AEM is a robust platform built upon proven, scalable, and flexible technologies. This document give a detailed overview of the various parts that make up AEM and is intended as a technical appendix for a full-stack AEM developer. It is not intended as a getting-started guide. If you are new to AEM development, please consult the Getting Started Developing AEM Sites - WKND Tutorial as a first step.
Before diving into the core technologies of AEM, Adobe recommends completing the Getting Started Developing AEM Sites - WKND Tutorial.
As a modern content management system, AEM relies on standard web technologies:
The underlying content repository and business logic layers are built around Java technologies:
The Java Content Repository (JCR) standard, JSR 283, specifies a vendor-independent and implementation-independent way to access content bi-directionally on a granular level within a content repository. The specification lead is held by Adobe Research (Switzerland) AG.
The JCR API 2.0 package,
javax.jcr.* is used for the direct access and manipulation of repository content.
AEM is built upon a JCR.
Apache Jackrabbit Oak is an implementation of a scalable and high-performance hierarchical content repository for use as the foundation of modern world-class web sites and other demanding content applications, conforming to the JCR standard.
Jackrabbit Oak (also referred to simply as Oak), is the implementation of the JCR standard upon which AEM is built.
AEM is built using Sling, a Web application framework based on REST principles that provides easy development of content-oriented applications. Sling uses a JCR repository, like Apache Jackrabbit Oak, as its data store. Sling has been contributed to the Apache Software Foundation - further information can be found at Apache.
Using Sling, the type of content to be rendered is not the first processing consideration. Instead the main consideration is whether the URL resolves to a content object for which a script can then be found to perform the rendering. This provides excellent support for web content authors to build pages which are easily customized to their requirements.
The advantages of this flexibility are apparent in applications with a wide range of different content elements, or when you need pages that can be easily customized. In particular, when implementing a Web Content Management system such as AEM.
See Discover Sling in 15 minutes for the first steps for developing with Sling.
The following diagram explains Sling script resolution: it shows how to get from HTTP request to content node, from content node to resource type, from resource type to script and what scripting variables are available.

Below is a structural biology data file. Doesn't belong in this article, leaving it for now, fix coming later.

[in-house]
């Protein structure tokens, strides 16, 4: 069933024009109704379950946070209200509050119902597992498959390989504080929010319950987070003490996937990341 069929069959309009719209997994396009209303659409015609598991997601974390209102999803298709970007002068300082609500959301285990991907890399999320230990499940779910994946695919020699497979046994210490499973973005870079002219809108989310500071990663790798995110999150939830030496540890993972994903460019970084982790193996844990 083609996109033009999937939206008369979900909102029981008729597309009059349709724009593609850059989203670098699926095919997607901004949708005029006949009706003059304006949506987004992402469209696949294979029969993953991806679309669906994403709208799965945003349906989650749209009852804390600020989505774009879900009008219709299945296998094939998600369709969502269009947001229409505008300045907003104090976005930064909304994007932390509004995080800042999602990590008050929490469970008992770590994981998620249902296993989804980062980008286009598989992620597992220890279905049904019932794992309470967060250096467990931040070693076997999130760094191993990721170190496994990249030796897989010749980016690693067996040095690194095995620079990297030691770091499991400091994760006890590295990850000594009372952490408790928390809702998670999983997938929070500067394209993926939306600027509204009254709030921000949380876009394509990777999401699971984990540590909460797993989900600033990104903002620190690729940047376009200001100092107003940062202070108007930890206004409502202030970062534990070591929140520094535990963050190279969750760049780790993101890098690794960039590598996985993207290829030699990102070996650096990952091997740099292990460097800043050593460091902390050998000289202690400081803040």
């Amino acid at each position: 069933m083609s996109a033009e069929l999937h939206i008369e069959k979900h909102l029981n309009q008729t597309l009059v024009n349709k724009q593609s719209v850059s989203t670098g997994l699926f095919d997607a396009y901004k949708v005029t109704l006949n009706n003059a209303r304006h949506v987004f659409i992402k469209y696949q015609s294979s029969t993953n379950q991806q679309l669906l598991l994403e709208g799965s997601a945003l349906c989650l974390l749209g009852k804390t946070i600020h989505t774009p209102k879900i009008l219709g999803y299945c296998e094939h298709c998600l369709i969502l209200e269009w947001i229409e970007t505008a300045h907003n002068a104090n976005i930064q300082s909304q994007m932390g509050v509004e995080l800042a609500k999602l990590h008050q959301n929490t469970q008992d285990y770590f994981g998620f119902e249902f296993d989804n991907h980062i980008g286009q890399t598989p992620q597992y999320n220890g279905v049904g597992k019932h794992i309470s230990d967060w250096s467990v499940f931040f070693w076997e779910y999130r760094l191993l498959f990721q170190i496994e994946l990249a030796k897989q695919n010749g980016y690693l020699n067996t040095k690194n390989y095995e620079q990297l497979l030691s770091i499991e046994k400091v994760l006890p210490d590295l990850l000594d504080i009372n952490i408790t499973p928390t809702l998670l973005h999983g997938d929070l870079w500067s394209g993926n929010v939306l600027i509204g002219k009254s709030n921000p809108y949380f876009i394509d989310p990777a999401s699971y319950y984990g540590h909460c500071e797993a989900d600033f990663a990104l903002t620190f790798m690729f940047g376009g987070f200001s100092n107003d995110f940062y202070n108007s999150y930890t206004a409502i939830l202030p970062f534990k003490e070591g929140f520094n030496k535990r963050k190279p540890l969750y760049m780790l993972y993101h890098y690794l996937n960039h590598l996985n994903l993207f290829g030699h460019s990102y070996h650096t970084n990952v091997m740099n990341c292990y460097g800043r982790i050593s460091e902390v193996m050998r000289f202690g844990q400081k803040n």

The following diagram explains all the hidden, but powerful, request parameters you can use when dealing with the
SlingPostServlet, the default handler for all POST requests that gives you endless options for creating, modifying, deleting, copying and moving nodes in the repository.
Sling is content-centric. This means that processing is focused on the content as each (HTTP) request is mapped onto content in the form of a JCR resource (a repository node):
Due to its content-centric philosophy, Sling implements a REST-oriented server and thus features a new concept in web application frameworks. The advantages are:
In Sling, processing is driven by the URL of the user request. This defines the content to be displayed by the appropriate scripts. To do this, information is extracted from the URL.
If we analyze the following URL:
We can break it down into its composite parts:
Using the principles of URL decomposition:
The following figure illustrates the mechanism used, which will be discussed in more detail in the following sections.
With Sling, you specify which script renders a certain entity (by setting the
sling:resourceType property in the JCR node). This mechanism offers more freedom than one in which the script accesses the data entities (as an SQL statement in a PHP script would do) as a resource can have several renditions.
The request is broken down and the necessary information extracted. The repository is searched for the requested resource (content node):
Sling also allows things other than JCR nodes to be resources, but this is an advanced feature.
When the appropriate resource (content node) is located, the sling resource type is extracted. This is a path, which locates the script to be used for rendering the content.
The path specified by the
sling:resourceType can be either:
Relative paths are recommended by Adobe as they increase portability.
All Sling scripts are stored in subfolders of either
/apps (mutable, user scripts) or
/libs (immutable, system scripts), which will be searched in this order.
A few other points to note are:
The list of script engines supported by the given instance of AEM are listed on the Felix Management Console (
Using the previous example, if the
hr/jobs then for:
.html(default request types, default format)
/apps/hr/jobs/jobs.esp; the last section of the
sling:resourceTypeforms the file name.